Inspired by this xkcd, which calculated the energy requirements for accelerating individual humans to escape velocity (regardless of consideration for what that would do to your organs), I am interested to know if a trebuchet (or catapult) could be built that could launch things out off the Earth. Escape velocity isn't necessary, as I'd consider a stable orbit 'off earth'.

  1. What would be some design considerations / challenges? Do we have materials that could withstand this type of force?

  2. What would be maximum weight limits, ignoring air resistance (a tennis ball? a human? a satellite? a human in a metal survival pod?)

  3. What would be the speed at which these objects would need to reach at the earth's surface to be into a stable orbital velocity by the time they exit the atmosphere? (factoring gravitational slowdown and air resistance)

  4. Is it ever conceivable that we could 'launch' supplies to the ISS or orbit this way? What about launching satellites like this?


I misspoke when I said catapult, a string tension driven device. I meant a trebuchet, a gravity-powered heavy-object thrower. QuickLaunch, Inc. has plans to do just this launching a SSTO rocket at 6 km/s, which then fires after launch and provides the necessary correction for orbital insertion. Basically, I just need a trebuchet that will accelerate a mass (they're trying 1kg, 10kg, 50kg and 500kg masses) to 6 km/s at launch.


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    $\begingroup$ Here's a similar suggestion: physics.stackexchange.com/q/35139 $\endgroup$ – AdamRedwine Sep 8 '12 at 11:33
  • $\begingroup$ @Ehryk: I'm somewhat bad in English. I can't understand your 3rd question..! $\endgroup$ – Waffle's Crazy Peanut Sep 9 '12 at 2:45
  • $\begingroup$ I rephrased question three, and clarified that I meant 'into an orbital velocity' from Earth's surface. $\endgroup$ – Ehryk Sep 9 '12 at 7:39

Instead of using catapults, magnetic propulsion systems (especially superconducting) would be more useful for a Non-rocket space-launch. Particularly, the energy required for an average guy (70 kg) to get outta this world would be $43.904 × 10^8 J$

Your catapult is somewhat comparable to a Space gun. But, it cannot place the payload in a stable orbit, since gravity certainly wouldn't allow that...

Mass drivers which use superconducting coils would be a more efficient (more than 90%) of attaining such a large amount of kinetic energy (escape velocity) with a single lift. But, they're all in the future proposals list... They are so much powerful and probably don't have a weight limit. Yes, we could launch satellites directly into their geostationary orbits without the use of rockets. Even though it would be a lot of success, some million new bills should be invested to obtain it...

Also, I'll add that space elevators would be more useful when comparing budget. All those Wikipedia links are quite good in this subject...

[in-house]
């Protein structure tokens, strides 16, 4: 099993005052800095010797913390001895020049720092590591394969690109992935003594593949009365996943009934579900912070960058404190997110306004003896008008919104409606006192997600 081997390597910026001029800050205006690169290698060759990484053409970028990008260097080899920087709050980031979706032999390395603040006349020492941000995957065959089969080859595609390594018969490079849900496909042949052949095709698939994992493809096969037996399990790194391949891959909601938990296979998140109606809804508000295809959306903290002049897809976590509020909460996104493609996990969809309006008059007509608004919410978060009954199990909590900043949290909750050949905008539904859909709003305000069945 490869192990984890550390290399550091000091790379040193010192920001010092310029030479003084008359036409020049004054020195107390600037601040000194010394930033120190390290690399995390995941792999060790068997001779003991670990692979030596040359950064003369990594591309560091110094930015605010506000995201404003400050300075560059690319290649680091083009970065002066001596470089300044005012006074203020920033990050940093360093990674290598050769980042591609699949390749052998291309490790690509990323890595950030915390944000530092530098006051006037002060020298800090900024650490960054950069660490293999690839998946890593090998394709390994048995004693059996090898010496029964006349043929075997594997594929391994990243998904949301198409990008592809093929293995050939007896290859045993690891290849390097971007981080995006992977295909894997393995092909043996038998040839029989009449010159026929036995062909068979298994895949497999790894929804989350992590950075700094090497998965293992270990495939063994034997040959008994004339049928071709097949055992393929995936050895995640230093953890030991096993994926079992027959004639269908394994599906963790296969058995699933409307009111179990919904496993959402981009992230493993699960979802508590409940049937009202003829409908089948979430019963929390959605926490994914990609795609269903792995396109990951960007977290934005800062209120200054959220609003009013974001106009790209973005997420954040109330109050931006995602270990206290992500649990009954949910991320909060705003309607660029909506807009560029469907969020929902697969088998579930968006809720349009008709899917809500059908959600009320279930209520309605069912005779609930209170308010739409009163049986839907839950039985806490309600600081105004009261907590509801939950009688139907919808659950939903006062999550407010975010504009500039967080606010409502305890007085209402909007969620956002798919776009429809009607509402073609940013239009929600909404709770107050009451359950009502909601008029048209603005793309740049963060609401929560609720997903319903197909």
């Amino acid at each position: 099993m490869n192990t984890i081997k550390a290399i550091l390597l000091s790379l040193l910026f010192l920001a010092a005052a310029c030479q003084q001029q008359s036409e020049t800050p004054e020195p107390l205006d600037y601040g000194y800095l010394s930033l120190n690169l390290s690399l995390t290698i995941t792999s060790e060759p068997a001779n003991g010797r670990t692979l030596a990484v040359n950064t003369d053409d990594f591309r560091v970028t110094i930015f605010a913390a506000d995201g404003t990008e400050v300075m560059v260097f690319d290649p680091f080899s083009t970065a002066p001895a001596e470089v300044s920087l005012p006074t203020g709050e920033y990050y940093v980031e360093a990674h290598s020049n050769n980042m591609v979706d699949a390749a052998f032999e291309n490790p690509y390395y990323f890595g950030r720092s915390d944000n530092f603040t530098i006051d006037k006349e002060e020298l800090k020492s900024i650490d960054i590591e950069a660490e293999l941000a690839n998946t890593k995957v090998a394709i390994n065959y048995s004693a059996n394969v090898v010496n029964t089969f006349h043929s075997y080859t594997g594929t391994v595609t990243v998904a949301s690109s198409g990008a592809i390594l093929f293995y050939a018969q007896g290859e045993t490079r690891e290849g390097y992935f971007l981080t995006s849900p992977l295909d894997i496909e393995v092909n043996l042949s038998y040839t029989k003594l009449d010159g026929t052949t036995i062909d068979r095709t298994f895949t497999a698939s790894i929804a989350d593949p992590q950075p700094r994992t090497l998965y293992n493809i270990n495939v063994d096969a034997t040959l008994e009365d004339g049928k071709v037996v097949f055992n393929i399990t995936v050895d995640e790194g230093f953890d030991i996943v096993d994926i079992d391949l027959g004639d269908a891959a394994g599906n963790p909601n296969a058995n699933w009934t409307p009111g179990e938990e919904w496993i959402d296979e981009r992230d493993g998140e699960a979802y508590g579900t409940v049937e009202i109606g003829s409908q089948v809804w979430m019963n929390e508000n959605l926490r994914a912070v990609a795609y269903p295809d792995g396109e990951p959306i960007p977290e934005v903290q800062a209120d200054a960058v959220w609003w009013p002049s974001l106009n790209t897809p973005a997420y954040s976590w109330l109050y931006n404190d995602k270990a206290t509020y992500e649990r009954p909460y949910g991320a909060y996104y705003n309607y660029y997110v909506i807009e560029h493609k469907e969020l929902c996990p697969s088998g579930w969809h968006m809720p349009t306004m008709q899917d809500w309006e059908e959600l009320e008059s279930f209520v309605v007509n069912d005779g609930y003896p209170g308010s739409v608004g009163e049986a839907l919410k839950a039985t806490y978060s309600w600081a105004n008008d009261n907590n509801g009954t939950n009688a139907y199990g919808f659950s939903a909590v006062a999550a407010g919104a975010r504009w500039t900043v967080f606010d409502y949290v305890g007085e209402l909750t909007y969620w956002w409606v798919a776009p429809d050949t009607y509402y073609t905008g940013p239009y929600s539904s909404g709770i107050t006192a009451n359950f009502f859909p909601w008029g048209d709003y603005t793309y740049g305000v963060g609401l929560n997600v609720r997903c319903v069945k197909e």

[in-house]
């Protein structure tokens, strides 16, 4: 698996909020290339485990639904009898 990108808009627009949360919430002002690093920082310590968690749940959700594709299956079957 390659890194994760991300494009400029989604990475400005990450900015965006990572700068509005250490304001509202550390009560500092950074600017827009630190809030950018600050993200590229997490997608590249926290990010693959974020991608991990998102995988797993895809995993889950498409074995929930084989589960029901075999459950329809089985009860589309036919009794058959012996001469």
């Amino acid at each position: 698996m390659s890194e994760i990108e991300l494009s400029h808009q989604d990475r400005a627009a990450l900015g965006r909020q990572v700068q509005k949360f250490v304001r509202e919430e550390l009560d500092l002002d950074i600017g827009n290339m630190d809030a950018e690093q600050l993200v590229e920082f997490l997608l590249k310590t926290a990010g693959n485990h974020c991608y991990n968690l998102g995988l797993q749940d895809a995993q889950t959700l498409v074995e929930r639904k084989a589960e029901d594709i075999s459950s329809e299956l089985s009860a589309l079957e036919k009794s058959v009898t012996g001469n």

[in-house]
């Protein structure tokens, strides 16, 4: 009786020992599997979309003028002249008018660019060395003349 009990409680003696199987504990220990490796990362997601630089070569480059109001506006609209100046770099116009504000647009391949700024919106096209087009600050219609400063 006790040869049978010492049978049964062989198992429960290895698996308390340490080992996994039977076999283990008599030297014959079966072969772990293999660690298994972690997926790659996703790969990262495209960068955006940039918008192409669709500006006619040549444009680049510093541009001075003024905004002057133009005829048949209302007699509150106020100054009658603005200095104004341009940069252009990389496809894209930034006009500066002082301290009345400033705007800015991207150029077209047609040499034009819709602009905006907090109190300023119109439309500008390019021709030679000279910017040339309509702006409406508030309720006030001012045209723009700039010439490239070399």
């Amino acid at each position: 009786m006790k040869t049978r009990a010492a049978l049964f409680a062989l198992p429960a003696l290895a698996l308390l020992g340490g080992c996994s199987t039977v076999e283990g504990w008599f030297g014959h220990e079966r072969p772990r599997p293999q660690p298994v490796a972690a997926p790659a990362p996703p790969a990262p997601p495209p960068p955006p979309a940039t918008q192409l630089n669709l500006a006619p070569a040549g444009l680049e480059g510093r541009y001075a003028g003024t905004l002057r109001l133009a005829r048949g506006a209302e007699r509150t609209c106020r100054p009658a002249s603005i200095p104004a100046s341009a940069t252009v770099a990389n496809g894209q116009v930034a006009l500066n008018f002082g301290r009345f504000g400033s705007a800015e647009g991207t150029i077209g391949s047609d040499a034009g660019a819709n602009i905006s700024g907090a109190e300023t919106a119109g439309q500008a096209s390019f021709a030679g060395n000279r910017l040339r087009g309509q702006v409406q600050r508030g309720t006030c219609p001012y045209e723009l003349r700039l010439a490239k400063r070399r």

Edit: Okay... A trebuchet consists of two arms - Projectile arm and Main weight arm. The ratio of the length of the main weight arm to the length of the projectile arm is typically between 1/2 and 1/5. The main weight arm has the counter-weight required to shoot the projectile and it should always be in multiples of the projectile weight (The height of main weight arms also matters here). The angle we use commonly for a projectile is 45°. Here to attain the escape velocity (at least close to), you must use at least a million ton counter weight, a 10 lbs projectile, and a trebuchet more than 2 mile long, and use an angle of 90° would be helpful..! Theoretically possible I would say...

Refer these Trebuchet range and Projectile range papers...

Edit: Your first two questions were reasonable. But now, It's quite impossible to attain. As I've already told, gravity wouldn't allow your projectile to be placed in a Geo-stationary orbit. Even though there's no air resistance (Friction in atmosphere) and you've broken the escape velocity, you'd escape into outer space and never return..! Hence in the absence of a rocket propulsion system, you require at least some kinda magnetic systems (not just wood and clockworks..!)

@Ehryk: If those papers were not useful, Here is an information from a simulation which gives an idea.

There are some software such as ATreb, WinTreb or Trebuchet Simulator... You could refer the List of Simulators provided...

  • $\begingroup$ That's what I was looking for... what's the proper equation? QuickLaunch has a plan to launch single stage rockets at 6km/s, then the onboard rocket does the rest. They plan to do 1, 50, and 500 kg (approximate) payloads - how would I figure out the specifications of each payload to 6km/s for a trebuchet? Also, it looks like 90 degrees isn't desirable for orbital insertion. $\endgroup$ – Ehryk Sep 10 '12 at 21:02
  • $\begingroup$ @Ehryk: So, you're asking the specifications for a trebuchet to Quicklaunch a projectile at the same normal angle 45° so that it reaches a GS orbit..? $\endgroup$ – Waffle's Crazy Peanut Sep 11 '12 at 1:09
  • $\begingroup$ Yes, sorry it was difficult for me to word the question before these answers and comments. It doesn't have to be GS orbit, LEO, MEO, Polar, etc - just orbit. It's not as though I think one can actually be built, I'm more wondering how to translate this into a theoretical one to see how out of the ball park it is with today's materials, or if it is. Millions of tons counterweight would be doable, if the structure and bearing could support it. The 2-mile long arm seems to be a non-starter though. $\endgroup$ – Ehryk Sep 11 '12 at 2:30

For an object in low earth orbit (at 100+ miles above the earth's surface) the speed needed is about 17,000 miles per hour. Even if a trebuchet could achieve that speed on the earth's surface, you would have at least three problems:

  1. The object would IMMEDIATELY burn up in our dense atmosphere. Think about the space shuttle which is going at orbital speed when it encounters the very tenuous atmosphere at very high altitudes. It needs special heat resistant ceramic tiles due to the heating caused by a very tenuous atmosphere. If the angle at which the first encounter the atmosphere were too steep it would completely incinerate. So there is no material that you could use to build the satellite that would prevent it from immediately burning up.